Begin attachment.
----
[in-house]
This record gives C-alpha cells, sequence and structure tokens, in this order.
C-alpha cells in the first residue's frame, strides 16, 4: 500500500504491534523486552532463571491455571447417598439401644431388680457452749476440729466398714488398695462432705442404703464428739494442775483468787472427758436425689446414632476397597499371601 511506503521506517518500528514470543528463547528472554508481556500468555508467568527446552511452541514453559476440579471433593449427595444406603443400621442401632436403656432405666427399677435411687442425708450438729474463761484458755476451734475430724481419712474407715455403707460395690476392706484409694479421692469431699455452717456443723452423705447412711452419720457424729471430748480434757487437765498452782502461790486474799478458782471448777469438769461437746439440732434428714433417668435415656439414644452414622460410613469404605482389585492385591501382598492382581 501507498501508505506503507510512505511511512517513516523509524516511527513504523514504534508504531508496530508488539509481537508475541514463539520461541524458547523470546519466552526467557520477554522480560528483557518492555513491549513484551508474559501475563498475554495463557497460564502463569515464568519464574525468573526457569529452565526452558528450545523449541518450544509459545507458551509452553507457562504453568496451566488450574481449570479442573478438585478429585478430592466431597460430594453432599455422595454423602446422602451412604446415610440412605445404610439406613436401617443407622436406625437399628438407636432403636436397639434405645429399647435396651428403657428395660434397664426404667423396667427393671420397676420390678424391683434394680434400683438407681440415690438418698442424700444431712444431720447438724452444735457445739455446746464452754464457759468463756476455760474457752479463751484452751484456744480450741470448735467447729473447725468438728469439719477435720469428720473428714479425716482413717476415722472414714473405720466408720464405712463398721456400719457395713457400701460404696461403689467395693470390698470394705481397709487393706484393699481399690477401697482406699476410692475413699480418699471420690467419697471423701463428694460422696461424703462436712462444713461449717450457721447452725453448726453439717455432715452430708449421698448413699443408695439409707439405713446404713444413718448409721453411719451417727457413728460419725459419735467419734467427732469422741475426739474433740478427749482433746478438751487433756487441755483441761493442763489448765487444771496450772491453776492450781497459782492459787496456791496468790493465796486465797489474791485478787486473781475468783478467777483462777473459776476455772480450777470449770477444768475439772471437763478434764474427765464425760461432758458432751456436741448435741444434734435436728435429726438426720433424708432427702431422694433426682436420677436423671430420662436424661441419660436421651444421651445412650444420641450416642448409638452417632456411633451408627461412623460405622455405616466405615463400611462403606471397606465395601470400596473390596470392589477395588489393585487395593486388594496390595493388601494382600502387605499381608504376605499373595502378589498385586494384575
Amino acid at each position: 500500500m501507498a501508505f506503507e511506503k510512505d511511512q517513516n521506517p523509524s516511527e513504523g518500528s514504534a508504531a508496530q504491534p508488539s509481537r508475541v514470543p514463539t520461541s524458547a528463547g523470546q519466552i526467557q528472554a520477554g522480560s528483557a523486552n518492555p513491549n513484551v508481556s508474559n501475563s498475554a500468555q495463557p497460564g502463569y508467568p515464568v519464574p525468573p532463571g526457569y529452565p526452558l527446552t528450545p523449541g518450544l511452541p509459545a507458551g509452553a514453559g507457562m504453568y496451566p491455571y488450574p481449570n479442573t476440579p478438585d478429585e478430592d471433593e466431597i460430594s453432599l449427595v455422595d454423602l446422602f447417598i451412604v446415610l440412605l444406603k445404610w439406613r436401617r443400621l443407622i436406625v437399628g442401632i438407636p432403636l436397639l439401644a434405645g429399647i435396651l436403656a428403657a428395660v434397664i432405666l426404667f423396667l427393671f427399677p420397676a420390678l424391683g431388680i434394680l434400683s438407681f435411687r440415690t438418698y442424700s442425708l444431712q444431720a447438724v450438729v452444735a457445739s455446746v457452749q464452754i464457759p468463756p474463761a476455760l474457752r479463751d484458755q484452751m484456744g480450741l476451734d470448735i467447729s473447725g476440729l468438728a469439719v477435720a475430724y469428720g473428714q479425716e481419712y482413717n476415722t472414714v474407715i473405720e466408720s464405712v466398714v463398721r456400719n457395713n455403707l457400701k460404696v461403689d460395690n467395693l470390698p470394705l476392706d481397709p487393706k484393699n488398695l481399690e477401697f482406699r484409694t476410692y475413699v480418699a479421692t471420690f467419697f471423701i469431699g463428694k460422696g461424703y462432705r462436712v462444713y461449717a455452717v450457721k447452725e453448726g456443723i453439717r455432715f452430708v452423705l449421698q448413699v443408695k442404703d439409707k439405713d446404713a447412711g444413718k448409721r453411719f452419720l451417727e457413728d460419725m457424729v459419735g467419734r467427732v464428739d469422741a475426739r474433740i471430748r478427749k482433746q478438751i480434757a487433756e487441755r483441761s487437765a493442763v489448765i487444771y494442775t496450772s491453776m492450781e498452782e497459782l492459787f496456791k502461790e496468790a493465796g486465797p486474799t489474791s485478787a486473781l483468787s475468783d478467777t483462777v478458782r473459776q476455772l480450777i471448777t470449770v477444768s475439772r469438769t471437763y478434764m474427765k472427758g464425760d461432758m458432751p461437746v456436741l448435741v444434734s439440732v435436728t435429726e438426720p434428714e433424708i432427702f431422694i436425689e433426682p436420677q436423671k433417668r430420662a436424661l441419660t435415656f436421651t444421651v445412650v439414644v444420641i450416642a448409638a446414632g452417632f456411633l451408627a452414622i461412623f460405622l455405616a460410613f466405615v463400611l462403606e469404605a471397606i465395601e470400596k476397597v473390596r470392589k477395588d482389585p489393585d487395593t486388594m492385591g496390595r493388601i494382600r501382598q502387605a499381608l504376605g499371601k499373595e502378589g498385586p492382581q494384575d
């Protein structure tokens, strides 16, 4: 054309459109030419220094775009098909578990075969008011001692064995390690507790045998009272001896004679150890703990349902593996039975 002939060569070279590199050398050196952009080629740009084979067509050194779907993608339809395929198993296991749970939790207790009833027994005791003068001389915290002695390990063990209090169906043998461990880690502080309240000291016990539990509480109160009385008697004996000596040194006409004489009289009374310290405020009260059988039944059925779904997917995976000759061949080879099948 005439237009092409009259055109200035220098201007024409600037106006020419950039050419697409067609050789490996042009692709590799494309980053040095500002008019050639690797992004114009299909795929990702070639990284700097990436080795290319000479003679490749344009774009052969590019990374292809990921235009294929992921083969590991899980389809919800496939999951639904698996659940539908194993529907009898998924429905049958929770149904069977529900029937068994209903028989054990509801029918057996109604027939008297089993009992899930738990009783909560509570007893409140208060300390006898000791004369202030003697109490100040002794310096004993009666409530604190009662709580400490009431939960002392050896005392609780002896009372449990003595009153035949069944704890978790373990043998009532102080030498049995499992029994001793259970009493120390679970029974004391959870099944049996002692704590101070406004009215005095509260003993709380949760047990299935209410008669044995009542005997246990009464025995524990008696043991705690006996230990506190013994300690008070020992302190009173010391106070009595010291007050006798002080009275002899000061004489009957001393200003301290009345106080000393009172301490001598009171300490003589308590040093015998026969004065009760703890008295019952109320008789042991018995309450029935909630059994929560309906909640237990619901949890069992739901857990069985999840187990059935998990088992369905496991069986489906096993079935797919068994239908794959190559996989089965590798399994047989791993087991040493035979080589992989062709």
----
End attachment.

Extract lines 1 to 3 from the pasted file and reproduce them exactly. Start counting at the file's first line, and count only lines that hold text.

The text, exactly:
[in-house]
This record gives C-alpha cells, sequence and structure tokens, in this order.
C-alpha cells in the first residue's frame, strides 16, 4: 500500500504491534523486552532463571491455571447417598439401644431388680457452749476440729466398714488398695462432705442404703464428739494442775483468787472427758436425689446414632476397597499371601 511506503521506517518500528514470543528463547528472554508481556500468555508467568527446552511452541514453559476440579471433593449427595444406603443400621442401632436403656432405666427399677435411687442425708450438729474463761484458755476451734475430724481419712474407715455403707460395690476392706484409694479421692469431699455452717456443723452423705447412711452419720457424729471430748480434757487437765498452782502461790486474799478458782471448777469438769461437746439440732434428714433417668435415656439414644452414622460410613469404605482389585492385591501382598492382581 501507498501508505506503507510512505511511512517513516523509524516511527513504523514504534508504531508496530508488539509481537508475541514463539520461541524458547523470546519466552526467557520477554522480560528483557518492555513491549513484551508474559501475563498475554495463557497460564502463569515464568519464574525468573526457569529452565526452558528450545523449541518450544509459545507458551509452553507457562504453568496451566488450574481449570479442573478438585478429585478430592466431597460430594453432599455422595454423602446422602451412604446415610440412605445404610439406613436401617443407622436406625437399628438407636432403636436397639434405645429399647435396651428403657428395660434397664426404667423396667427393671420397676420390678424391683434394680434400683438407681440415690438418698442424700444431712444431720447438724452444735457445739455446746464452754464457759468463756476455760474457752479463751484452751484456744480450741470448735467447729473447725468438728469439719477435720469428720473428714479425716482413717476415722472414714473405720466408720464405712463398721456400719457395713457400701460404696461403689467395693470390698470394705481397709487393706484393699481399690477401697482406699476410692475413699480418699471420690467419697471423701463428694460422696461424703462436712462444713461449717450457721447452725453448726453439717455432715452430708449421698448413699443408695439409707439405713446404713444413718448409721453411719451417727457413728460419725459419735467419734467427732469422741475426739474433740478427749482433746478438751487433756487441755483441761493442763489448765487444771496450772491453776492450781497459782492459787496456791496468790493465796486465797489474791485478787486473781475468783478467777483462777473459776476455772480450777470449770477444768475439772471437763478434764474427765464425760461432758458432751456436741448435741444434734435436728435429726438426720433424708432427702431422694433426682436420677436423671430420662436424661441419660436421651444421651445412650444420641450416642448409638452417632456411633451408627461412623460405622455405616466405615463400611462403606471397606465395601470400596473390596470392589477395588489393585487395593486388594496390595493388601494382600502387605499381608504376605499373595502378589498385586494384575